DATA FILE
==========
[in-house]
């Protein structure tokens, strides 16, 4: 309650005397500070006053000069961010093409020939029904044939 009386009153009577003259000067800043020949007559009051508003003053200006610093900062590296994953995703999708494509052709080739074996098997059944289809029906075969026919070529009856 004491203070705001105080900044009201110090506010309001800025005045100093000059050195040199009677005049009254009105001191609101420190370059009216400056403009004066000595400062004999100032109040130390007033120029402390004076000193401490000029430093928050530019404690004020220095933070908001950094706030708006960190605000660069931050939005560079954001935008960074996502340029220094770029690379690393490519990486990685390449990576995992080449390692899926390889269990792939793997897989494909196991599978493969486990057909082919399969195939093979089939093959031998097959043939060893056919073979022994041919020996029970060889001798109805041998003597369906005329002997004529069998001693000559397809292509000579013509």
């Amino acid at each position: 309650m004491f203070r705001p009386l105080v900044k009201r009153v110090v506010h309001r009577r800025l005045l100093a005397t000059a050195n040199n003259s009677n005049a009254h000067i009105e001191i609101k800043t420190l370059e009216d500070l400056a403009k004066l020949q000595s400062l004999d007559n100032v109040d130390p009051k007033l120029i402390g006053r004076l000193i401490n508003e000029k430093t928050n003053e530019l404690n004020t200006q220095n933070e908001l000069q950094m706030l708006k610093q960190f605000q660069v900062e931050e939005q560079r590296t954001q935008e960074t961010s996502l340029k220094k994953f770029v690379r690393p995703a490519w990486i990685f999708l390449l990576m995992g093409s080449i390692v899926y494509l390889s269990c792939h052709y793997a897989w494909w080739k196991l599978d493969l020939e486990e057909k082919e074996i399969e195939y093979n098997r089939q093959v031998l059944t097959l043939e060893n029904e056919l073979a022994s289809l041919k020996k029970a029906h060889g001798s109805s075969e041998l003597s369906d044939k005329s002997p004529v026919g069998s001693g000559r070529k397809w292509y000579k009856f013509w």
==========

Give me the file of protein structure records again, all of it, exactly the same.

[in-house]
């Protein structure tokens, strides 16, 4: 309650005397500070006053000069961010093409020939029904044939 009386009153009577003259000067800043020949007559009051508003003053200006610093900062590296994953995703999708494509052709080739074996098997059944289809029906075969026919070529009856 004491203070705001105080900044009201110090506010309001800025005045100093000059050195040199009677005049009254009105001191609101420190370059009216400056403009004066000595400062004999100032109040130390007033120029402390004076000193401490000029430093928050530019404690004020220095933070908001950094706030708006960190605000660069931050939005560079954001935008960074996502340029220094770029690379690393490519990486990685390449990576995992080449390692899926390889269990792939793997897989494909196991599978493969486990057909082919399969195939093979089939093959031998097959043939060893056919073979022994041919020996029970060889001798109805041998003597369906005329002997004529069998001693000559397809292509000579013509």
């Amino acid at each position: 309650m004491f203070r705001p009386l105080v900044k009201r009153v110090v506010h309001r009577r800025l005045l100093a005397t000059a050195n040199n003259s009677n005049a009254h000067i009105e001191i609101k800043t420190l370059e009216d500070l400056a403009k004066l020949q000595s400062l004999d007559n100032v109040d130390p009051k007033l120029i402390g006053r004076l000193i401490n508003e000029k430093t928050n003053e530019l404690n004020t200006q220095n933070e908001l000069q950094m706030l708006k610093q960190f605000q660069v900062e931050e939005q560079r590296t954001q935008e960074t961010s996502l340029k220094k994953f770029v690379r690393p995703a490519w990486i990685f999708l390449l990576m995992g093409s080449i390692v899926y494509l390889s269990c792939h052709y793997a897989w494909w080739k196991l599978d493969l020939e486990e057909k082919e074996i399969e195939y093979n098997r089939q093959v031998l059944t097959l043939e060893n029904e056919l073979a022994s289809l041919k020996k029970a029906h060889g001798s109805s075969e041998l003597s369906d044939k005329s002997p004529v026919g069998s001693g000559r070529k397809w292509y000579k009856f013509w």